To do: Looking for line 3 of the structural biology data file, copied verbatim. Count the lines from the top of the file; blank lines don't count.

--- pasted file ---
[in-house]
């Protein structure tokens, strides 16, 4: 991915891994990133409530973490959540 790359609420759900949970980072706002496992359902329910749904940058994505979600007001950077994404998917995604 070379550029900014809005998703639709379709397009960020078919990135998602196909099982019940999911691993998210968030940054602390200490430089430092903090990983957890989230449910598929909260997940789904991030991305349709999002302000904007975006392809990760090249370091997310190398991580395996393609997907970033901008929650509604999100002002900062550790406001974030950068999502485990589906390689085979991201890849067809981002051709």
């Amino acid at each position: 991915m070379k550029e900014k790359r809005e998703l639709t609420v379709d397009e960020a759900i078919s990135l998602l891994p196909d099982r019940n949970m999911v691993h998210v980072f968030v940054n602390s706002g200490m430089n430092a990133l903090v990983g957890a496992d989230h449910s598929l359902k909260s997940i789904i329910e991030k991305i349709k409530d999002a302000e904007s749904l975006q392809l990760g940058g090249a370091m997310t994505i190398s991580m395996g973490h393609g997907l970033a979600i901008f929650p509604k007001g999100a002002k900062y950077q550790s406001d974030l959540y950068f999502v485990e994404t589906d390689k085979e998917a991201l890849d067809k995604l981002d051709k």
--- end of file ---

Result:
């Amino acid at each position: 991915m070379k550029e900014k790359r809005e998703l639709t609420v379709d397009e960020a759900i078919s990135l998602l891994p196909d099982r019940n949970m999911v691993h998210v980072f968030v940054n602390s706002g200490m430089n430092a990133l903090v990983g957890a496992d989230h449910s598929l359902k909260s997940i789904i329910e991030k991305i349709k409530d999002a302000e904007s749904l975006q392809l990760g940058g090249a370091m997310t994505i190398s991580m395996g973490h393609g997907l970033a979600i901008f929650p509604k007001g999100a002002k900062y950077q550790s406001d974030l959540y950068f999502v485990e994404t589906d390689k085979e998917a991201l890849d067809k995604l981002d051709k």